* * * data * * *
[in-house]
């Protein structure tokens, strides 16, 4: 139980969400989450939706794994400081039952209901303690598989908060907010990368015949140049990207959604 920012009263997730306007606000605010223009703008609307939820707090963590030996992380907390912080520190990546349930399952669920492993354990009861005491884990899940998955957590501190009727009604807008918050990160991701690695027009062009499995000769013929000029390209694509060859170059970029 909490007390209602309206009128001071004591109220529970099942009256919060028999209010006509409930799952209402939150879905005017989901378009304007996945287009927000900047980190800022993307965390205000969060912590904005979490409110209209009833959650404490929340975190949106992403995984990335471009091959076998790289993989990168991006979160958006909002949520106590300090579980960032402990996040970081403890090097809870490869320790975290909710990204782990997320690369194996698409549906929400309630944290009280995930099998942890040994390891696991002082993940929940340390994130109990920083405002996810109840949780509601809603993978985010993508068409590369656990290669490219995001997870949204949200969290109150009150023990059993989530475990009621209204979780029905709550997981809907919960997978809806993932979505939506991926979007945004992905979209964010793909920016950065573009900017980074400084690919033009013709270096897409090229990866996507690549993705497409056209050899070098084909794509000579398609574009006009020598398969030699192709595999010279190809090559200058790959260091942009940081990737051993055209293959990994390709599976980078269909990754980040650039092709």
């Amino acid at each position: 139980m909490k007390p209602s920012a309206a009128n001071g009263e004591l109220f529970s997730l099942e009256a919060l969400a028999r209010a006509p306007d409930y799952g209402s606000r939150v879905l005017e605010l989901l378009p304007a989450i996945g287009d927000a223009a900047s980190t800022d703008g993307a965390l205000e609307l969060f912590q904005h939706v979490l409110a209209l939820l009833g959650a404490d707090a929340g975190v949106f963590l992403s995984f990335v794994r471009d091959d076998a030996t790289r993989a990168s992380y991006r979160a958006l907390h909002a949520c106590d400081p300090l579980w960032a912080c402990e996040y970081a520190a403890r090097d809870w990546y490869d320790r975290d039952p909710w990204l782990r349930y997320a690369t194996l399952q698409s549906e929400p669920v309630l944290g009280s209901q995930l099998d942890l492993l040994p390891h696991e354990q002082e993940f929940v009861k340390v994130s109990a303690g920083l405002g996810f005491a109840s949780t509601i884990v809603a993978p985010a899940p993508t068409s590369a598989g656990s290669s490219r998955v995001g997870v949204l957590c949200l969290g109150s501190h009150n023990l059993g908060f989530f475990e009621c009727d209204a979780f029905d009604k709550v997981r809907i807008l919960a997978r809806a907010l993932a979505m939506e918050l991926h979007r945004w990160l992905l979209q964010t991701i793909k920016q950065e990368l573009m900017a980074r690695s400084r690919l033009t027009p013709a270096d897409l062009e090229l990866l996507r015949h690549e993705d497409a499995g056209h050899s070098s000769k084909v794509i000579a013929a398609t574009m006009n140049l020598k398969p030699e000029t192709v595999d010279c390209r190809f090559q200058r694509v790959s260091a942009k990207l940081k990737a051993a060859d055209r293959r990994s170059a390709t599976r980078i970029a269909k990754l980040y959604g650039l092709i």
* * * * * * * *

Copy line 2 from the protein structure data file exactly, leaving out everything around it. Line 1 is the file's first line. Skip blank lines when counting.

């Protein structure tokens, strides 16, 4: 139980969400989450939706794994400081039952209901303690598989908060907010990368015949140049990207959604 920012009263997730306007606000605010223009703008609307939820707090963590030996992380907390912080520190990546349930399952669920492993354990009861005491884990899940998955957590501190009727009604807008918050990160991701690695027009062009499995000769013929000029390209694509060859170059970029 909490007390209602309206009128001071004591109220529970099942009256919060028999209010006509409930799952209402939150879905005017989901378009304007996945287009927000900047980190800022993307965390205000969060912590904005979490409110209209009833959650404490929340975190949106992403995984990335471009091959076998790289993989990168991006979160958006909002949520106590300090579980960032402990996040970081403890090097809870490869320790975290909710990204782990997320690369194996698409549906929400309630944290009280995930099998942890040994390891696991002082993940929940340390994130109990920083405002996810109840949780509601809603993978985010993508068409590369656990290669490219995001997870949204949200969290109150009150023990059993989530475990009621209204979780029905709550997981809907919960997978809806993932979505939506991926979007945004992905979209964010793909920016950065573009900017980074400084690919033009013709270096897409090229990866996507690549993705497409056209050899070098084909794509000579398609574009006009020598398969030699192709595999010279190809090559200058790959260091942009940081990737051993055209293959990994390709599976980078269909990754980040650039092709």